After the section on academic freedom, Expelled launches into interviews on the topic of whether Intelligent Design can be considered valid science. Stein interviews both Intelligent Design proponents and detractors (including famous anti-religionist Richard Dawkins). The latter group has claimed that Stein used misleading interview tactics, and that may indeed be the case. I have to admit that I don’t feel much pity for Dawkins, because the evidence from multiple sources leads me to the conclusion that he is a jerk, but I do wonder if the dishonest and exaggerated aspects of Expelled will do more harm than good to Intelligent Design and other attempts to reconcile faith and science.
The most flawed—and yet most interesting and compelling—part of Expelled begins when Stein interviews a scientist (and atheist) who argues that Darwinism inevitably leads to the belief that there is no God and no life after death. This scientist said, proudly, that if his brain tumor recurred, rather than suffering and waiting to die, he would shoot himself in the head. It’s a heartbreaking scene, and it introduces the section in which Stein ponders whether the theories of evolution and natural selection lead to euthanasia, abortion—and, yes—the Holocaust.
I’m torn about this argument. On the one hand, I’m afraid that this kind of thinking (Hitler believed in Darwinism; therefore, Darwinism led to the Holocaust) is exactly the sort of logic Dawkins and his kind use to argue that Christianity inevitably leads to the Inquisition. If Christians support this logic, it could come back to bite us in the backside.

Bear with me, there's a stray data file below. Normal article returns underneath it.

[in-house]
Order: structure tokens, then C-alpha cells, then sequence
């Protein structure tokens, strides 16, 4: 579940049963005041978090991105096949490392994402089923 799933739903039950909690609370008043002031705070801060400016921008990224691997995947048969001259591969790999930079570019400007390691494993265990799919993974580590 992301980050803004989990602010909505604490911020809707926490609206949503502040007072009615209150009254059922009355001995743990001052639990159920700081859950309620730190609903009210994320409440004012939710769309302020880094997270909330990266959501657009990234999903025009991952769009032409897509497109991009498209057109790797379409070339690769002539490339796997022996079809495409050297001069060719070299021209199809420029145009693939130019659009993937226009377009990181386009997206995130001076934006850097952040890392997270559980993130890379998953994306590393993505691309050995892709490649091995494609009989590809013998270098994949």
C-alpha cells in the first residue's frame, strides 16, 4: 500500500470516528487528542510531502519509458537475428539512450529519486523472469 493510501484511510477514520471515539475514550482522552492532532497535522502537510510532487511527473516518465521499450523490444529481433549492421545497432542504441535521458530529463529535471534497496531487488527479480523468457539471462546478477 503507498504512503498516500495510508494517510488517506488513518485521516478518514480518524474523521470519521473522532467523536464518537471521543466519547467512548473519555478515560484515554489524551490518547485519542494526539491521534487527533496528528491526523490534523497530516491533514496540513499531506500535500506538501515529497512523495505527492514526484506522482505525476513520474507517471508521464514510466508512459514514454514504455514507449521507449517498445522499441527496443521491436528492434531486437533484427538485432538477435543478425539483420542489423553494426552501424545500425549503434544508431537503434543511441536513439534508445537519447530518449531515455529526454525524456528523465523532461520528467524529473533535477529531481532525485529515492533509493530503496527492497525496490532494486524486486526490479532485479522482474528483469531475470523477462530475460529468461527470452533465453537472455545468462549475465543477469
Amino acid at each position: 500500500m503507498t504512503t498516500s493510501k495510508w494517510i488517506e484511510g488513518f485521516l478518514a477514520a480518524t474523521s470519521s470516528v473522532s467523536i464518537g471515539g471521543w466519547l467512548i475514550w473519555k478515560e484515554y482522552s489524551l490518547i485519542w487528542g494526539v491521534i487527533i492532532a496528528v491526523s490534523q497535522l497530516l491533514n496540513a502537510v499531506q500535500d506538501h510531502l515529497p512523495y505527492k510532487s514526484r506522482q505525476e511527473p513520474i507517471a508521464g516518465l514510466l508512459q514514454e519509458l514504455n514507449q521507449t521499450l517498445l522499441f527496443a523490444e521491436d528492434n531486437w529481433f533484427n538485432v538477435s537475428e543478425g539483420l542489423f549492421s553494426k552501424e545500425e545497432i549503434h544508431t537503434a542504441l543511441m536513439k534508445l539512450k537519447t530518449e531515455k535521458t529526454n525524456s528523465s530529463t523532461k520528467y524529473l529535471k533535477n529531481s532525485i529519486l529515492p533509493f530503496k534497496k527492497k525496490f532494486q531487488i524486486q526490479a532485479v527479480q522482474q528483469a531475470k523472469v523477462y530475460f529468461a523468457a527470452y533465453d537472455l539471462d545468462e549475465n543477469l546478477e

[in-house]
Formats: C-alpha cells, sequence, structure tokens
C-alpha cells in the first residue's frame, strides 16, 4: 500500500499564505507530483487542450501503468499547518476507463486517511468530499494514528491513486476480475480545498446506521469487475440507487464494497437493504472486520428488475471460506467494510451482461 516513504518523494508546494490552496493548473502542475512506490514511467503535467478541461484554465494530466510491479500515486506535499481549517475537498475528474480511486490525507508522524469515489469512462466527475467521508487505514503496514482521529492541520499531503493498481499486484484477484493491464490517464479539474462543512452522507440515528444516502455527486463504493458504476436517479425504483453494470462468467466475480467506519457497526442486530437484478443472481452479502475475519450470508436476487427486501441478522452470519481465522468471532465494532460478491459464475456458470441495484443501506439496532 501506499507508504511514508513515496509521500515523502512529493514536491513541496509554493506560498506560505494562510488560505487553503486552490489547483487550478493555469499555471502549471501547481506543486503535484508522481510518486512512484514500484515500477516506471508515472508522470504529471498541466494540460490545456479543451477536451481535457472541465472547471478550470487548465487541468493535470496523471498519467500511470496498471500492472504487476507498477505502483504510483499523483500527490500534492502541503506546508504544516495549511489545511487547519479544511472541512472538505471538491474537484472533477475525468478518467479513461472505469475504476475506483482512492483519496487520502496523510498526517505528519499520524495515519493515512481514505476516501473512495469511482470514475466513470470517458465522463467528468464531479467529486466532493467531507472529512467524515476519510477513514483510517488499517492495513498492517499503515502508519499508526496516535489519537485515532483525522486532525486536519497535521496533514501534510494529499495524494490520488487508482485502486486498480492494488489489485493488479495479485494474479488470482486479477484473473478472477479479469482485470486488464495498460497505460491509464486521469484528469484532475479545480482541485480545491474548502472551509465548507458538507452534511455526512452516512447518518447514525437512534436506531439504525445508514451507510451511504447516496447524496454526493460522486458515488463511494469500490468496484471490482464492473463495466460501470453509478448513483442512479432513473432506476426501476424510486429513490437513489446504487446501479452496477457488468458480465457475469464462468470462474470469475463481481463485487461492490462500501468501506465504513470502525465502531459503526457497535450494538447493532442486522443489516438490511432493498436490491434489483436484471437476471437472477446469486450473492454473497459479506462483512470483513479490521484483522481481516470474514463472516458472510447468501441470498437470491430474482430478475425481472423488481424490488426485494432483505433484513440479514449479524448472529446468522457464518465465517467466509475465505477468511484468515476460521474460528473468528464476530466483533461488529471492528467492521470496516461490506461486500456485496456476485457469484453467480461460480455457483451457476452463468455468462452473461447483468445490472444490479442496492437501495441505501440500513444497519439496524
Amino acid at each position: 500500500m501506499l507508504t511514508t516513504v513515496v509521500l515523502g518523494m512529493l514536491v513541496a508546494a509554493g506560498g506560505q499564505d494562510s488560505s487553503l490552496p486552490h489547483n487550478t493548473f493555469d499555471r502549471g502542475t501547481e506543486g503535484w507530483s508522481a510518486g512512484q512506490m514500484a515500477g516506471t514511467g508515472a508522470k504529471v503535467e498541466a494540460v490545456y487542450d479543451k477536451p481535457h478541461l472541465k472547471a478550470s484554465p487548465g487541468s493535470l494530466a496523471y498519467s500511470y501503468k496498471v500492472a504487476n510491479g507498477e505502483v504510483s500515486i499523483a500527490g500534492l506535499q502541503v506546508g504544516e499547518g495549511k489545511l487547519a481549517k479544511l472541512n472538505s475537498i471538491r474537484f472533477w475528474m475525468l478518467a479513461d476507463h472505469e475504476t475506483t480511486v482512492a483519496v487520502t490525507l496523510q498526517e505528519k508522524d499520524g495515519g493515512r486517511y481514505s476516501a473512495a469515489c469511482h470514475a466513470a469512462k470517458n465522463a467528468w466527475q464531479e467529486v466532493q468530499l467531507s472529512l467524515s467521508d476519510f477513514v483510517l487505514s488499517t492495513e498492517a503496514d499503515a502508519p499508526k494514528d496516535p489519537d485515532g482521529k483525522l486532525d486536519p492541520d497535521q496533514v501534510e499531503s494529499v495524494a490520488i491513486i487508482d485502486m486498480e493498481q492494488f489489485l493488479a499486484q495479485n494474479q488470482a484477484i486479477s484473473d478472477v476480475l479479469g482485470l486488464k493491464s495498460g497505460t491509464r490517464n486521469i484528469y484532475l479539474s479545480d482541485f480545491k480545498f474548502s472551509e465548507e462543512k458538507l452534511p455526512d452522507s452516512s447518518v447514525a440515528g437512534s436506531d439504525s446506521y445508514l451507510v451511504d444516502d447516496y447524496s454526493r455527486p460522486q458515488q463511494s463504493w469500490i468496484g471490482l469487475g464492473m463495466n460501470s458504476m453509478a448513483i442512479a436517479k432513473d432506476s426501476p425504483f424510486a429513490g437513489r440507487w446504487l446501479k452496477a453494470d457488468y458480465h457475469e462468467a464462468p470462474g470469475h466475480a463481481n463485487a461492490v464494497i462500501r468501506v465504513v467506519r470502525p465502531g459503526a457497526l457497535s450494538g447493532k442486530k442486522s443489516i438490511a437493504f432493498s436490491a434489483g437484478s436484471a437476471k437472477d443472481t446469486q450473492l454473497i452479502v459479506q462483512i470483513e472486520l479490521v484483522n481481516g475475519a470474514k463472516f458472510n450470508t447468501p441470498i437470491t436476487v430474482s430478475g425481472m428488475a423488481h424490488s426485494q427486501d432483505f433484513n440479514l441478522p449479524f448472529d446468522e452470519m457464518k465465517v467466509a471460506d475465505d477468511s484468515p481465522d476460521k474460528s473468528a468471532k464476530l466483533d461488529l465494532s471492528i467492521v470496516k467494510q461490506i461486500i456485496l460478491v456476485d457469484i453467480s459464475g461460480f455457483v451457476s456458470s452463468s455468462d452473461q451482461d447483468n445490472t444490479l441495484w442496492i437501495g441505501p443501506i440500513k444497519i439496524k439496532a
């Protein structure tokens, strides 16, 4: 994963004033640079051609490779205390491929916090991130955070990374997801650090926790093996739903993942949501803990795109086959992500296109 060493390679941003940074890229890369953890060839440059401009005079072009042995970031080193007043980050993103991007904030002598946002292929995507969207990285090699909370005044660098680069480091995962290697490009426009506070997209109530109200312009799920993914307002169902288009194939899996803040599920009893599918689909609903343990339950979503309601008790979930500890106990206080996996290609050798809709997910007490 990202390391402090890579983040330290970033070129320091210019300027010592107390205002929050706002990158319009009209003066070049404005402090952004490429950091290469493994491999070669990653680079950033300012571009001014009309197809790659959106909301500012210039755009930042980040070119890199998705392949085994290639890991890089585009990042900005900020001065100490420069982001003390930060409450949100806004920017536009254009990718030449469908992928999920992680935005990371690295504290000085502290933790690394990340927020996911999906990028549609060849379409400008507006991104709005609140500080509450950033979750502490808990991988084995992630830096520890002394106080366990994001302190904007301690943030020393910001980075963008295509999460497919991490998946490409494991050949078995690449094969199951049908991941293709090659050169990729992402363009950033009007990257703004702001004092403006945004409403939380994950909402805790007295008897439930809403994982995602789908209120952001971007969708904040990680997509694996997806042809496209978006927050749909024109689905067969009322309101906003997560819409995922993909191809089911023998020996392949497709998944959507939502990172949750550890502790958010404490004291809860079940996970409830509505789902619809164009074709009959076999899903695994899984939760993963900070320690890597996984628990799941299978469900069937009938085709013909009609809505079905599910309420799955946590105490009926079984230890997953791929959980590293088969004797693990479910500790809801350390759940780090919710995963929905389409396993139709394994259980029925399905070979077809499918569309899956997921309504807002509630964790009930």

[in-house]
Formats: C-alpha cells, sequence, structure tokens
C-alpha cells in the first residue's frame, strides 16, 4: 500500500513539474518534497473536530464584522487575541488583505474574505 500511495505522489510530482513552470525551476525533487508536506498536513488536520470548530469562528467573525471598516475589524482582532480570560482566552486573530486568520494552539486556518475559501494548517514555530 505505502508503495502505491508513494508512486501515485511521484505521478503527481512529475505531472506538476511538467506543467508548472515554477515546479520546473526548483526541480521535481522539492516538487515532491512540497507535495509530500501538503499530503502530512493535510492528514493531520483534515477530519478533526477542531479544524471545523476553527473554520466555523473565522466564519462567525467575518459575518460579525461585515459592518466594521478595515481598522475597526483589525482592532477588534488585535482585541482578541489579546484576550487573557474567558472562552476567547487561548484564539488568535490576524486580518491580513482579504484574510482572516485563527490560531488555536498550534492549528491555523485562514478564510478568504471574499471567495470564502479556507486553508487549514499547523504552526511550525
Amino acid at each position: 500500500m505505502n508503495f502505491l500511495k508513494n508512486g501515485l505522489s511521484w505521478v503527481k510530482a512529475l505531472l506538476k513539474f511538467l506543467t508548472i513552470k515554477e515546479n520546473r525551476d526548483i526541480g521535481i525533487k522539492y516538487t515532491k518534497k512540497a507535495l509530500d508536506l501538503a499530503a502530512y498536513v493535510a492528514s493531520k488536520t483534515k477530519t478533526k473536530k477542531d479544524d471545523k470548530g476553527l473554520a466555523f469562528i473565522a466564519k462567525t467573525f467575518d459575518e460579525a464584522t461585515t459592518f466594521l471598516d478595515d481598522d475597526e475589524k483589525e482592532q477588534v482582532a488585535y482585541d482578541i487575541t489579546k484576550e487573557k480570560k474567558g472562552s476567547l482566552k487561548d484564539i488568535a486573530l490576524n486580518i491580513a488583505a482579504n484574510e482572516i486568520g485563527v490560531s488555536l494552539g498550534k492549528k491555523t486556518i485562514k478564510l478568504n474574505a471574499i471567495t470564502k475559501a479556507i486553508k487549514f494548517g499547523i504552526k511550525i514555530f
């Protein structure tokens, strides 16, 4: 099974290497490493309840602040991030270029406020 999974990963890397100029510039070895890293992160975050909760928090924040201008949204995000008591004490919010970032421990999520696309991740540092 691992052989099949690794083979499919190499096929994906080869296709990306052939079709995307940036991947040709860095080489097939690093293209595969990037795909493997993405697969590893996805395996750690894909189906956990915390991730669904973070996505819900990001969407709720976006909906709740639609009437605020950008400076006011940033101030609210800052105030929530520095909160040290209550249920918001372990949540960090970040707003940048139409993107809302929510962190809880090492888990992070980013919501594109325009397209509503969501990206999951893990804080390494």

On the other hand, I think the most valuable contribution of Expelled is to point out that ideas are not morally neutral. True, this is not a new observation; it was made by Fyodor Dostoevsky in The Brothers Karamazov, where philosopher Ivan’s belief that “Everything is permitted” leads to his half-brother’s murder of their father. It’s hard to trace the chain of events leading from an abstract idea to a concrete action, but this doesn’t mean that ideas dwell in their own little harmless realm.
The moment that most particularly struck me in this section of Expelled is when Stein asks two people—one the curator of a former Nazi “hospital” that had executed the mentally ill, and the other the author of the book From Darwin to Hitler—if they thought Hitler was insane. Both answer “no,” that Hitler was absolutely rational about what he was doing, and that he believed he was doing right. His ideas—and actions—were deeply, deeply evil, but he was convinced they were right.
Flannery O’Connor once wrote of the disastrous potential of an idea, even a seemingly harmless idea like “tenderness,” once it is separated from God. “It is a tenderness which, long since cut off from the person of Christ, is wrapped in theory. When tenderness is detached from the source of tenderness, its logical outcome is terror. It ends in forced labor camps and in the fumes of the gas chambers.”